And I can recall a million conversations with Tom about music. Ok actually I can remember Tom talking. I listened. Especially when he was with Donna and Hugh or Jeffery. They would talk for hours about bands and artists and songs. Tom just shined.

Tom was music to so many people. A comment was posted to this blog by Trey, a man dearly loved. He wrote about Tom drumming on the dashboard of his car. And Tommy sent a link to a new song with lots of Gibson SG time. He wrote it was 4 minutes well-spent. (Yet another example of fine rock and roll played on the mighty Gibson SG...

And I recall Tom sitting in the family room pickin' and strummin' while I fell asleep. Life is so much richer for the music, both literal and figurative, that Tom created.

Tuesday, August 17, 2010

Tom's new car

Tom and I had an interesting relationship with each other as it pertained to money. Tom set the rules, I fought forever and gave up. Then it worked out fine.

Basically we each handled our own money. We split the bills, saved, invested, and if someone had some extra or was short the other person covered it.

Tom was slow on most things but not on saving and not on buying. Take his car for example. One day he went out and bought a car. He deserved it. His old one was falling apart and he had been driving it for decades. But it cracked me up when he got up one day and said he was going to look at cars and came home with one. I always thought married people did all that together. Now granted, I did not care what he bought, where he bought, or how much it cost. Tom was reasonable. But to this day it cracks me up.

Months later I was without a car. I needed to go buy one. I told Tom we needed to go get me a car. He kindly said to call him if I got in a bind. Then I went and bought my own car.

And to think we did not get married for 7 years because I needed to retain my independence.

Now I still drive his car and look fondly at this six year old picture the dealer gave him with a funny memory. And I know I can go out and buy my own car.

Saturday, August 7, 2010

Tom of no fear

My mom was recently diagnosed with colon cancer and with that event, as is totally expected, came her fear and the concern of the family. She checked into the hospital, had a great operation, healed fast, and is home.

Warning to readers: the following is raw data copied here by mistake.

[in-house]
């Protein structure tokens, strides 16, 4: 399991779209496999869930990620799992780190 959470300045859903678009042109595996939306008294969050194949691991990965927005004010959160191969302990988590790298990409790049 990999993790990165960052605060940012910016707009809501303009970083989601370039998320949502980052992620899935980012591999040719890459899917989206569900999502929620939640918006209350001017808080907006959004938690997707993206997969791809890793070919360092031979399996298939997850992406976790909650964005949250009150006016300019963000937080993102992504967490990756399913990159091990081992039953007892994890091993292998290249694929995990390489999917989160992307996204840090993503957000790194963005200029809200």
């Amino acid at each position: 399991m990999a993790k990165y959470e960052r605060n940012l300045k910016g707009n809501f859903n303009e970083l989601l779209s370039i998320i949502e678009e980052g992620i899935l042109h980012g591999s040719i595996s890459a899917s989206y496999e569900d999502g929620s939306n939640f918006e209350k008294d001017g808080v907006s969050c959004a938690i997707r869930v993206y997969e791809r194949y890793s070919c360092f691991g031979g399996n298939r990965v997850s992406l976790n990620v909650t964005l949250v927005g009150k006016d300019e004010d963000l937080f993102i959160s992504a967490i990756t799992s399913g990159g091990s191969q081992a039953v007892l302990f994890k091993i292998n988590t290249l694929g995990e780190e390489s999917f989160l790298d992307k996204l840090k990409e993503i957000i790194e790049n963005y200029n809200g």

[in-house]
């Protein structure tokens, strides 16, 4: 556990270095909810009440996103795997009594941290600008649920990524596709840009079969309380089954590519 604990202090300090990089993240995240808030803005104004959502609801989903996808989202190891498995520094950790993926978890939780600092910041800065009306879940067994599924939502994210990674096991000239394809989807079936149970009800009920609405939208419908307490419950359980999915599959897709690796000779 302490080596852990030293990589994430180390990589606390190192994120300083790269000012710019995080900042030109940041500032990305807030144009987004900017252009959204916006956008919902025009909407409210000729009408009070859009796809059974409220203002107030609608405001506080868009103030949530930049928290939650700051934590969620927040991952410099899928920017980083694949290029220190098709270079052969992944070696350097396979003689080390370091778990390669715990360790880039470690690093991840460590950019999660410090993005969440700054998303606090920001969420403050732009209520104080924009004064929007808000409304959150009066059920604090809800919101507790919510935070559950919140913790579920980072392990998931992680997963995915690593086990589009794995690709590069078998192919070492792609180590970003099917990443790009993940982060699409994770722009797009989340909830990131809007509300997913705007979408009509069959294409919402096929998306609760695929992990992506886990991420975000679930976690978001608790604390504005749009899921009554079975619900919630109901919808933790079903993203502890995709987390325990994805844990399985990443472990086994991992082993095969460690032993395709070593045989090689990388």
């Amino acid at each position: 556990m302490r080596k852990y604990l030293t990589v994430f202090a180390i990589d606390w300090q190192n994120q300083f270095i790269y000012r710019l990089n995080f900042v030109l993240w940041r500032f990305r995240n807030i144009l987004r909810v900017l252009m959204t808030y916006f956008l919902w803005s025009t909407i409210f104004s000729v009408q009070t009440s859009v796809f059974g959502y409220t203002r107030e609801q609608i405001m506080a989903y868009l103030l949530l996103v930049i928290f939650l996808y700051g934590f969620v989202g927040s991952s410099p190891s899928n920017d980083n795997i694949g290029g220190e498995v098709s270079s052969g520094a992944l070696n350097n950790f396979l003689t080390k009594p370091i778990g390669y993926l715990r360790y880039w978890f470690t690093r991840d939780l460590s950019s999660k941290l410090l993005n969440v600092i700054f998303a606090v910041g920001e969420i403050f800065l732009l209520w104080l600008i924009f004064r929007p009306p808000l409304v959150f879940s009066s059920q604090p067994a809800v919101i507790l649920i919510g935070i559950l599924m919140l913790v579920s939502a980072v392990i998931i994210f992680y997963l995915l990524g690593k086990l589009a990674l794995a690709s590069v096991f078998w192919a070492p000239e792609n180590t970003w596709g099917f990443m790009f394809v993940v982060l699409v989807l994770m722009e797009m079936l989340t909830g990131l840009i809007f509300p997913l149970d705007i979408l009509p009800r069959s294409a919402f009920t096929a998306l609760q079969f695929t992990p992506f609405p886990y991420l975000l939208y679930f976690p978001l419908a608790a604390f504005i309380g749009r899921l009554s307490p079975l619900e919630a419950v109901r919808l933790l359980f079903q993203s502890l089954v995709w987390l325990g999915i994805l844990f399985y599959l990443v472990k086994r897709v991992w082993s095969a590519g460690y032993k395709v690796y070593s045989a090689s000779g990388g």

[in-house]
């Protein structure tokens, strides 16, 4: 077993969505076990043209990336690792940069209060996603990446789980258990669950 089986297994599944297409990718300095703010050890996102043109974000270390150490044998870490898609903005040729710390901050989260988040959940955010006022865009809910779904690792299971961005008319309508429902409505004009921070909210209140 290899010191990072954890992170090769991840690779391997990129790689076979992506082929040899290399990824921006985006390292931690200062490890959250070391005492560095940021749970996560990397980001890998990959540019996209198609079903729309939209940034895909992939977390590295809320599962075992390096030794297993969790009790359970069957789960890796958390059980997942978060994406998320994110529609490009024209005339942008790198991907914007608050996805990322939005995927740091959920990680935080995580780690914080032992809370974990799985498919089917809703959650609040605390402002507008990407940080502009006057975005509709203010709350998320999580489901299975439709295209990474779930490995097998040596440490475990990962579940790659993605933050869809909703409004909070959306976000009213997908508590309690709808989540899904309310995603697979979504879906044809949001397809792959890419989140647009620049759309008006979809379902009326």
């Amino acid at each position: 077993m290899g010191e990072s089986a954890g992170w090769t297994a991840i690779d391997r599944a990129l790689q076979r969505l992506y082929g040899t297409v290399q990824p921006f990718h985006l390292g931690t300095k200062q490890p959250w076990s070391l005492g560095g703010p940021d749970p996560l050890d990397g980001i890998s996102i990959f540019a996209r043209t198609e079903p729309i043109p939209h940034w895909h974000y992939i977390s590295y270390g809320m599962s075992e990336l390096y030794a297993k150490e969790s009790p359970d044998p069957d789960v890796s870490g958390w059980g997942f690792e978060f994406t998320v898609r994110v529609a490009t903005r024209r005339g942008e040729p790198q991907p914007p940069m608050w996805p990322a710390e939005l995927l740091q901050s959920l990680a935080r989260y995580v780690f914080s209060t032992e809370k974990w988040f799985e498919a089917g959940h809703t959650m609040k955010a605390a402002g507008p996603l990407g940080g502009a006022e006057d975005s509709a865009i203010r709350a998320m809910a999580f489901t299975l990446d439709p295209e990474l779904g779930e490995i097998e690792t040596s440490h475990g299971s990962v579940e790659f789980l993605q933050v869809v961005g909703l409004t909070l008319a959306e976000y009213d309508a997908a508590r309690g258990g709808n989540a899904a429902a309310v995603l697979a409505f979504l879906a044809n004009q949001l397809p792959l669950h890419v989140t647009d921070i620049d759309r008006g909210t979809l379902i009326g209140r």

But it brought back a lot of my memories. One of them was a reflection on Tom's attitude. In his 20 months after diagnosis, and five tough months at the end, and the final 30 days or so in the hospital Tom rarely complained. When he did it was about making a mistake like forgetting to put on socks, me pushing him to get out and exercise, or plain old not wanting to go to work. He did not complain about being sick. He never asked "Why me?"

But even more so was that he was never afraid. That is not an exaggeration. He was not afraid of the operations, the chemo, the radiation, the changes in his body, or dying. He did not think he would die of brain cancer, but if he was going to, he felt it would all work out in the end. I still don't know what that means.

I tried to divert my fear into manic energy and pretty well succeeded. Tom did not divert. He faced his illness with optimism and honesty and the more time that passes the more I see how unusual and admirable that was.

Wednesday, July 28, 2010

Watch the rabbit

As you know Tom really loved golfing. He never seemed to golf a lot but he always wanted to and when he did go he had so much fun.

I only went with him a few times (just to find the balls others had lost) but those were always great days. Once we went in Fountain Hills where Nicole lives. The prices there are based on a high socio-economic class population. We, of a more modest budget, could only play in the middle of the day in August when the prices are more reasonable.

We had the place to ourselves, except for a rabbit. Tom was golfing and I was in the gullies looking balls long lost balls, and we saw a rabbit sitting in the shadow of a saguaro cactus.

(I could not find a picture of a cactus with a rabbit but here is a cactus)

The shadow was just wide enough to give the rabbit shade. The rabbit was asleep. Tom continued golfing and as it turned out a few holes later we were near the same cactus. The sun had shifted, moving the shadow with it.

As we watched, the rabbit woke up, looked around, and saw the shadow had moved. She raised her tail, took a little hop to get back aligned in the shadow, and went back to sleep.

For years now I have tried to figure out the lesson to be learned from watching that rabbit. I figured it was about patience, or desire, or universal acceptance or something. Now I think it is about watching the rabbit. That's it. The lesson is to watch the rabbit. In 100 degree heat with the person you love beside you watch the rabbit. It will give you a lump in your throat years later and you will be happy.